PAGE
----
Do you struggle with strategies for teaching vocabulary in your middle school or high school classroom? Vocabulary instruction is important. It’s something that comes organically through reading a diverse range of texts; however, students can also benefit from a direct focus on building their vocabulary.
This is something that doesn’t have to take a lot of time, and it’s something that I’ve noticed is easy to ignore as I focus on the “big-gun” reading and writing skills.
Don’t treat vocabulary like that “healthy” food that you’ve forgotten about in the back of your refrigerator. I see you, cauliflower.
Strategy of Teaching Vocabulary
If you don’t have a specific set of words in mind, you can play word games like puns of anarchy or Free Rice. You can also have students create their own lists of words they want to learn and/or remember.
With a focus on vocabulary, it’s important to expose students to words more than one time.
Students learn best with repeated exposure. The more students can connect vocabulary words to each other and to their prior knowledge, the more we get away from memorizing words randomly and move toward deeper learning through connections.
Adding to this, deepen student learning by teaching beyond just the definition of a word. Try bringing in synonyms as well as antonyms, using examples and non-examples. You can also have students explore the word roots to deeply understand the significance and meaning of the words.
Maybe you have a specific set of words for students to know. If you’re reading a text, frontload the vocabulary words before reading and have students find the words in the text as they are reading. When they find the words, have them explain how the sentence/context from the text demonstrates the definition of that word.
Teaching Vocabulary Activities
Vocabulary instruction does not have to be a yawn-fest! In fact, it can be fun!
Focus on active learning, using different modalities in your instruction and activities.
- Play a game of charades. Divide students into teams. Give each team a word to “act out” in front of the class. Have the class guess the correct word. For an added twist, have students act out the opposite of a word.
- Project picture that shows a vivid setting or human interaction. Have students “tell the story” of the picture using as many vocabulary words as possible in a given time frame.
- Create a multimedia quiz for students to participate in. Kahoot, Quizziz, GimKit are tried and true sites to rely upon.
- Have students create advertisements selling the word to the class.
Have students create a Kahoot or Quizziz game for the class to play.
Active Learning Strategy for Teaching Vocabulary
An active learning strategy that deserves its own special section is word sorting and categorization.
Use the list-group-label strategy for students to understand relationships between different vocabulary words. Give students 4-6 different categories or themes (or have students determine these “big ideas” for themselves) and have students determine which words fall into each category.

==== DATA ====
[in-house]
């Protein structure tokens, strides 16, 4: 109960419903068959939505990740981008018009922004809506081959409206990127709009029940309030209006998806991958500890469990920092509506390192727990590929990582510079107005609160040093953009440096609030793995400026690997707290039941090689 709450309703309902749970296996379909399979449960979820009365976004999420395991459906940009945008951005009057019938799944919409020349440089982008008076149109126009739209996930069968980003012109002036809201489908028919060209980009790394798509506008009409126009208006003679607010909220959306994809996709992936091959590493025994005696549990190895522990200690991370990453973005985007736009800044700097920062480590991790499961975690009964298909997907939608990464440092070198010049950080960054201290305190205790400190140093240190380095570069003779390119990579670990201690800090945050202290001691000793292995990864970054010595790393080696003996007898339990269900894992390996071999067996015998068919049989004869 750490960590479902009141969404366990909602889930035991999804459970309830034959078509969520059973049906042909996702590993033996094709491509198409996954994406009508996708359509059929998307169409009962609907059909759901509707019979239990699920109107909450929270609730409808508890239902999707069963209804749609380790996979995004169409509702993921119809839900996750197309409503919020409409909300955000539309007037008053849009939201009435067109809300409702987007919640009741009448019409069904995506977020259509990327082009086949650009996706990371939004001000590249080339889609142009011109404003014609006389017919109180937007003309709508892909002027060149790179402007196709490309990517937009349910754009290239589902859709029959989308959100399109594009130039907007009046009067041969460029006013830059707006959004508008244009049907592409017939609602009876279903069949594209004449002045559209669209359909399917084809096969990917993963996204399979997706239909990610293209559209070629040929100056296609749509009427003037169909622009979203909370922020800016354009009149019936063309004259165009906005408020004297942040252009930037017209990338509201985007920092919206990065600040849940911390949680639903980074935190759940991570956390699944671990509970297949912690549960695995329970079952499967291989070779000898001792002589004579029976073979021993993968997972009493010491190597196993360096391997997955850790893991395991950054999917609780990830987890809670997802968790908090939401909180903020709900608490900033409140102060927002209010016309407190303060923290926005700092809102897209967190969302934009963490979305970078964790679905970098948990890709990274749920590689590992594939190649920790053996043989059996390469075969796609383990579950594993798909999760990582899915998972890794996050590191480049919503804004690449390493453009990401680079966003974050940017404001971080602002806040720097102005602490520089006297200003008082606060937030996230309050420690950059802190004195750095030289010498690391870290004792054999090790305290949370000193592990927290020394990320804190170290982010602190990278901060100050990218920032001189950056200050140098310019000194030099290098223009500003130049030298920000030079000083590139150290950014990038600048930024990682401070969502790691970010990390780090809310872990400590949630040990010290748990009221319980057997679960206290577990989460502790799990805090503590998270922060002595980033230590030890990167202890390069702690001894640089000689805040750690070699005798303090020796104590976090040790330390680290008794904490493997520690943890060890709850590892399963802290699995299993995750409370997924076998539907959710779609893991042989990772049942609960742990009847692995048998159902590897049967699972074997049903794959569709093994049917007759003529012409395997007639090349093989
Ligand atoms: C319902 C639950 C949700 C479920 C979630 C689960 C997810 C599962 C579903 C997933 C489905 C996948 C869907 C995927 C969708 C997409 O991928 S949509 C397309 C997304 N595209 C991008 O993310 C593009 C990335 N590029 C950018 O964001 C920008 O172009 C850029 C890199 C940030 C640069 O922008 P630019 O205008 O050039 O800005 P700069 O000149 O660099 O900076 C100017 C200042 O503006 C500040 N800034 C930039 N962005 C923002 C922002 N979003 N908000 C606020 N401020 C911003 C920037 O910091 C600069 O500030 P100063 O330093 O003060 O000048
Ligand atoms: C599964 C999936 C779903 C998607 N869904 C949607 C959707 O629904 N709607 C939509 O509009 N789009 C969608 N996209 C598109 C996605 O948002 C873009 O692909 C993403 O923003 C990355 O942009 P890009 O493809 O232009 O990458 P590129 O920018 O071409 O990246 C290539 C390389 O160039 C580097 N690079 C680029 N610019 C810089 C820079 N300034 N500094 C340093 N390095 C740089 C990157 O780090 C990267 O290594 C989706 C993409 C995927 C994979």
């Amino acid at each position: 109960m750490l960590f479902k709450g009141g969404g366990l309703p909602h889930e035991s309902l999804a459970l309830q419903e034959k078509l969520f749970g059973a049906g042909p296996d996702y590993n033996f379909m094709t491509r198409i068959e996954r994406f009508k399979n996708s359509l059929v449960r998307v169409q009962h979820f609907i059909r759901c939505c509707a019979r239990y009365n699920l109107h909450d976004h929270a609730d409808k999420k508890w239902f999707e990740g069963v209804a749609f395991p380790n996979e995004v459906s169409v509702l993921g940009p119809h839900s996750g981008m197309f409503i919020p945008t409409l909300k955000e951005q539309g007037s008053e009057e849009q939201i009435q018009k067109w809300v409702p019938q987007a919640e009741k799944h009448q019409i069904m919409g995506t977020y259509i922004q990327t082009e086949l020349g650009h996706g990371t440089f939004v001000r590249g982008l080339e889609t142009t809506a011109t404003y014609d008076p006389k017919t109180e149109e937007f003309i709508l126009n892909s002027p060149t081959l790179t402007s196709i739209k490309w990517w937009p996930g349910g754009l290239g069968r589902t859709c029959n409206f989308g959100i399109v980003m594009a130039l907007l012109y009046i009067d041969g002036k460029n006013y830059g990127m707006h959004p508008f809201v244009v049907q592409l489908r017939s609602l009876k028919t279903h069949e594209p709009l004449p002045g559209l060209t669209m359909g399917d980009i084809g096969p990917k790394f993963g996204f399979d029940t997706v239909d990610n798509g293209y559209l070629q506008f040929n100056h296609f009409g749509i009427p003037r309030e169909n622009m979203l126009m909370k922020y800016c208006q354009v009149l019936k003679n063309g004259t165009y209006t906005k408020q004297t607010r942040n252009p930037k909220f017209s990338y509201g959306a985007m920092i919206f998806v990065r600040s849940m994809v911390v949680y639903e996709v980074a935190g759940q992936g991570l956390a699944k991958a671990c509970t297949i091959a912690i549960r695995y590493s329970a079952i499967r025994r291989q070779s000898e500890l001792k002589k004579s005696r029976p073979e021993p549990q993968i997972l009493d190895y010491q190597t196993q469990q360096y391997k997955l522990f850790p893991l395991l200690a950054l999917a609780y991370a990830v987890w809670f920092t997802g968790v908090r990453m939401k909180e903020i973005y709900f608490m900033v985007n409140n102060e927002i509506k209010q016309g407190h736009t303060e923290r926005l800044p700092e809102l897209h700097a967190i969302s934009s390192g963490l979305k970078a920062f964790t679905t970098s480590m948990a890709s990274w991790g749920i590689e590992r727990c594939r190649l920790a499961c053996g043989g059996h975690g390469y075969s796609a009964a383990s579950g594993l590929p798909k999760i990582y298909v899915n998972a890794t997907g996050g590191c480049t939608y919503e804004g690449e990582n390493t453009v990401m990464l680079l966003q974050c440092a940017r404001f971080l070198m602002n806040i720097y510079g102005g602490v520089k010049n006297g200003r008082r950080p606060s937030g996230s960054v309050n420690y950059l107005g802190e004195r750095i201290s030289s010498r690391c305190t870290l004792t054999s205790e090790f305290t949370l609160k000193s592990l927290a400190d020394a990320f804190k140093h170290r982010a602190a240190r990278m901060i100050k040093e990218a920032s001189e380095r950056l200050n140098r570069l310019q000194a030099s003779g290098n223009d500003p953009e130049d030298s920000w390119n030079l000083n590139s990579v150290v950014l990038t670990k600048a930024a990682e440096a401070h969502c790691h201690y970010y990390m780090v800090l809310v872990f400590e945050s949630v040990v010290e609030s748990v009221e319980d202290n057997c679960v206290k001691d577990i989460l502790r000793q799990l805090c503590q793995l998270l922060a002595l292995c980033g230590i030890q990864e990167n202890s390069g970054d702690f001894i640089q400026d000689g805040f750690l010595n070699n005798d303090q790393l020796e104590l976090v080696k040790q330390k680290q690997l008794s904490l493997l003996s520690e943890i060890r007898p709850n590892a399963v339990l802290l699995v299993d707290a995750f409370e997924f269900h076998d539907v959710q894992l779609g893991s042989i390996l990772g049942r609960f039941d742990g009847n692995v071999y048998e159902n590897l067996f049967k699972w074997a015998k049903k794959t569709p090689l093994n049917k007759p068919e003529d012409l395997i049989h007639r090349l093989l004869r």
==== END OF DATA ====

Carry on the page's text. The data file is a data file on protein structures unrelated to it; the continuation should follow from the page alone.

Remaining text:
You can also give students a word bank and have them determine word pairs that are opposite/similar.
After this sorting process, have students then write explanatory or descriptive sentences demonstrating clear understanding of both words and their relationship to each other and/or to the theme they have selected.
One of the very first vocabulary activities I tried as a new teacher was to give students comic strips and have them create the dialogue/narration using their vocabulary words.
This was waaaay back in the days when everyone had physical newspapers with that beloved comics section, and I would white-out the text and copy for the students.
Students loved this activity and were always really engaged! And, though we’ve moved past the good old days, this strategy still works!
Any set of words can be used for this activity. The goal is for students to demonstrate mastery of vocabulary by creating the dialogue / narration for each comic page and adapting the words to fit into the created sentences.
Make sure to have students underline each word as it will be easier for you to find when assessing their work.
Also, I suggest modeling for the students what types of sentences effectively and clearly demonstrate understanding of the word through context.
A modernized twist on this activity is to have students create dialogue/narration for memes, take/stage pictures to represent a vocabulary word, create a Goosechase activity to have students find items that can represent the meaning of different words, create TikToks to illustrate one or more words, or to create their own digital comic strips.
I hope that this post has helped you to think about ways to focus on vocabulary in ways that are beneficial for students and not just going through the motions.
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Very nice ideas, loved when you talked about vocabulary comic, thanks for sharing so useful content.
I just discovered you! Do you have a pod? Where else can I find your work? I need all the things!
Margaret, you’re so sweet! I’m glad that you’re finding inspiration here. This is my main hub, but I do post on Instagram @lindsayannlearn and on TpT https://www.teacherspayteachers.com/Store/Lindsay-Ann-Learning-Digital-English-Resources
As I’m teaching English, this looks very helpful to me.
Great ideas! I loved the suggestion of incorporating Kahoot or Quizziz for an interactive approach. Very applicable as I work to build the vocabulary of my new group of 6th graders. Thank you for sharing!
Awesome to hear, Carsyn. Thanks for reading!